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Sofia Khan is Not Obliged

I went to the library to pick up my hold (The Handmaid’s Tale) and ended up taking home a couple of other books (because that’s how that works) including Sofia Khan Is Not Obliged by Ayisha Malik.

It’s billed as the “Muslim Bridget Jones.” I hope I don’t need to tell you what I think about that comparison (I hate it) but it kind of gives you an idea of what we’re talking about here.

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Sofia Khan is a 31 year old Muslim woman who works in publishing. She lives at home with her parents and her sister, who is getting ready to be married. Sofia has just broken things off with a man she thought she was going to marry. But when he refused to move out of his parents’ home, Sofia knows there isn’t a future for them. So now she’s trying to figure out what her future does look like – does she want to get married? Will she move out on her own?

And then the editors at work decide that she would be the perfect person to write a book about Muslim dating! So now she’s writing a book about something she’s very conflicted about.

Soon she begins mining her friends’ relationship experiences for stories, signs up for online dating (on a Muslim site) and stressing about writing this book that she isn’t really sure she ever wanted to write in the first place.

I liked this book – I was charmed by Sofia and her family; her parents who were the result of an arranged marriage and spend their time bickering about everything; various aunts and uncles who arrive on scene for celebrations; Sofia’s older sister, Maria, who is everything you could ever hope to have in an older sister and is also obsessed with wedding plans. I also loved Sofia’s friends – they were all so involved in each others’ lives – from showing up to support one becoming a second wife, to pretending it was no big deal that one of them was falling in love with a black man.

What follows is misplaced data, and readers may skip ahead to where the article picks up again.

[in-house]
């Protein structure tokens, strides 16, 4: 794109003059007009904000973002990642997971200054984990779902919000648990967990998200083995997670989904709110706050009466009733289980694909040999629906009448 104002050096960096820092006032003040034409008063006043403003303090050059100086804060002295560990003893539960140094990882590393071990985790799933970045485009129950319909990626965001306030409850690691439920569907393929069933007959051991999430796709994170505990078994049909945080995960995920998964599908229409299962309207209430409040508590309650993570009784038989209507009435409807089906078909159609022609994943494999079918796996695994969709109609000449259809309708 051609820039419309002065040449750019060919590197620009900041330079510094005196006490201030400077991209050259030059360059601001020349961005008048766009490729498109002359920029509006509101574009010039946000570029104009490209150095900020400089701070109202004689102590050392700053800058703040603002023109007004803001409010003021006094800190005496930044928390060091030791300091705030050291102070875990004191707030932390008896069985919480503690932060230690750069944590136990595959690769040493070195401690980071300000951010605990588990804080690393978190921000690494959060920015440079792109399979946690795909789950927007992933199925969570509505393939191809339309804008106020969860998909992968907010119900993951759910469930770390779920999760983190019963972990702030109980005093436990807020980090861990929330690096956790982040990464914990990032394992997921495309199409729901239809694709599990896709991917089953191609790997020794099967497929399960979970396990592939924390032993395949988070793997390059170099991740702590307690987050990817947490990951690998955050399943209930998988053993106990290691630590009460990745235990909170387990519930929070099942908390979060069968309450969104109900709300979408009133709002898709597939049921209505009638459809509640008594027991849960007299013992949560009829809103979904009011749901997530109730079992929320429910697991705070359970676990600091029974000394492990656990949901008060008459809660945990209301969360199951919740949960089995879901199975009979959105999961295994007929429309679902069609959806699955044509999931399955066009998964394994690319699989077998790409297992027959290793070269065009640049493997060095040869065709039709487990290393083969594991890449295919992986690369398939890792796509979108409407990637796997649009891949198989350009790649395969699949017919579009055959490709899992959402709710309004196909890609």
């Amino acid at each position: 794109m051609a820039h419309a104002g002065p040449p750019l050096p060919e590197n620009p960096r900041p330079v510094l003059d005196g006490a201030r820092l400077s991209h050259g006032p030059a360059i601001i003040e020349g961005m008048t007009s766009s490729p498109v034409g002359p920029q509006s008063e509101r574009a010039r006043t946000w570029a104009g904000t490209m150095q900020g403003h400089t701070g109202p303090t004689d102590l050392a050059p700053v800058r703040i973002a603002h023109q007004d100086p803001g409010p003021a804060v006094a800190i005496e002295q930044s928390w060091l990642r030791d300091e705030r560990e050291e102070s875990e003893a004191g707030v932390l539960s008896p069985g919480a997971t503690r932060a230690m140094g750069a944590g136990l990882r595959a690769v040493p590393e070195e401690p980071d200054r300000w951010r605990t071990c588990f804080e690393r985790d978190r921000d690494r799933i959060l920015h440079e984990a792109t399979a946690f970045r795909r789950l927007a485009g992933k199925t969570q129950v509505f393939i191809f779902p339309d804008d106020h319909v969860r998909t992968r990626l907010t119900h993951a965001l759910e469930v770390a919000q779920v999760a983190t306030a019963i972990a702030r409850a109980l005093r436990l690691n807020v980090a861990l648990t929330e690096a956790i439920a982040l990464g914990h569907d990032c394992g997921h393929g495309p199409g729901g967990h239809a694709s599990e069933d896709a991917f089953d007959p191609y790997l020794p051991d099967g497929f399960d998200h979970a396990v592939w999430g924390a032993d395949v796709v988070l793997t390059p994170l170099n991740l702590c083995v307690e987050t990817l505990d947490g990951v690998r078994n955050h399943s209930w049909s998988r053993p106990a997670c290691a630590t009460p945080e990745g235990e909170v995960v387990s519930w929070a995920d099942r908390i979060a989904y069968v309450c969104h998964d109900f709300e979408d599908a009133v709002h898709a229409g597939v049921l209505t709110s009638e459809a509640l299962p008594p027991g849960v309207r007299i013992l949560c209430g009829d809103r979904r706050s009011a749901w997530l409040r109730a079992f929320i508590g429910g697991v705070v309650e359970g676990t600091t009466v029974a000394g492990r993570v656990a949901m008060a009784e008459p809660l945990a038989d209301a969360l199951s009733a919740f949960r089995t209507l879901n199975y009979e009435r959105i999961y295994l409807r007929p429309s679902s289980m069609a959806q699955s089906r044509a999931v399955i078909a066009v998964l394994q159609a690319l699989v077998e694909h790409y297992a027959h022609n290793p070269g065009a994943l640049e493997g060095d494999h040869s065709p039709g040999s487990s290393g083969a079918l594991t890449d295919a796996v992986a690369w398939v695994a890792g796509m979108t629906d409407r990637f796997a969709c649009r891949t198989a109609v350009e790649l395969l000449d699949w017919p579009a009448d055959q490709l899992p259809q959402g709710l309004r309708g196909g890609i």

Sofia Khan Is Not Obliged is written in a kind of modern diary style, complete with text messages and emails. It isn’t really my favourite style, but it worked in this case. However, it could have done with another editing look – there were some amazing oversights (like Pasiktan instead of Pakistan).

But overall, this was a charming, light, quirky book. It had a lot of elements that I enjoy in this kind of “chick lit” book but the fact that Sofia was a devout Muslim (she wears a hijab, can’t see herself not marrying a Muslim, prays five times a day, doesn’t drink etc) made it so much more interesting. The family dynamics and the complications of her faith in a city that doesn’t always smile on it (she’s called a terrorist a couple of times by other commuters) made for a much more compelling read.

If you’re looking for something easy, something to make you giggle, I’d recommend this one. I’ve added the follow up (The Other Half of Happiness) to my list.

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